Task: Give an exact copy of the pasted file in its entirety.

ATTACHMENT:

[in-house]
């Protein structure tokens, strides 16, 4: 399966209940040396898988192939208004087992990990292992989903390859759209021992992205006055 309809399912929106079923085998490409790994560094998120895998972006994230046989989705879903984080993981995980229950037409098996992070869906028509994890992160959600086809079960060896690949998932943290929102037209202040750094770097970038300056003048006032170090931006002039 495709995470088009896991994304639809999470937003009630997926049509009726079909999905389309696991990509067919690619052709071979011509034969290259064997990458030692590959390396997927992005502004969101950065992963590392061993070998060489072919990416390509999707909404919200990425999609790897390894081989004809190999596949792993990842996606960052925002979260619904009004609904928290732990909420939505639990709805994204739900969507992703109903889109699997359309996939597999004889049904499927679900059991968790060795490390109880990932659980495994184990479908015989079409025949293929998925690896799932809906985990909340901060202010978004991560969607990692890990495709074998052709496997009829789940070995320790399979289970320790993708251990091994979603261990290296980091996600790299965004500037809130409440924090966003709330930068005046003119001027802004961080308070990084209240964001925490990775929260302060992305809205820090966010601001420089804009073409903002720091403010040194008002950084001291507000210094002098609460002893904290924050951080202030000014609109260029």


[in-house]
């Protein structure tokens, strides 16, 4: 399966209940040396898988192939208004087992990990292992989903390859759209021992992205006055 309809399912929106079923085998490409790994560094998120895998972006994230046989989705879903984080993981995980229950037409098996992070869906028509994890992160959600086809079960060896690949998932943290929102037209202040750094770097970038300056003048006032170090931006002039 495709995470088009896991994304639809999470937003009630997926049509009726079909999905389309696991990509067919690619052709071979011509034969290259064997990458030692590959390396997927992005502004969101950065992963590392061993070998060489072919990416390509999707909404919200990425999609790897390894081989004809190999596949792993990842996606960052925002979260619904009004609904928290732990909420939505639990709805994204739900969507992703109903889109699997359309996939597999004889049904499927679900059991968790060795490390109880990932659980495994184990479908015989079409025949293929998925690896799932809906985990909340901060202010978004991560969607990692890990495709074998052709496997009829789940070995320790399979289970320790993708251990091994979603261990290296980091996600790299965004500037809130409440924090966003709330930068005046003119001027802004961080308070990084209240964001925490990775929260302060992305809205820090966010601001420089804009073409903002720091403010040194008002950084001291507000210094002098609460002893904290924050951080202030000014609109260029």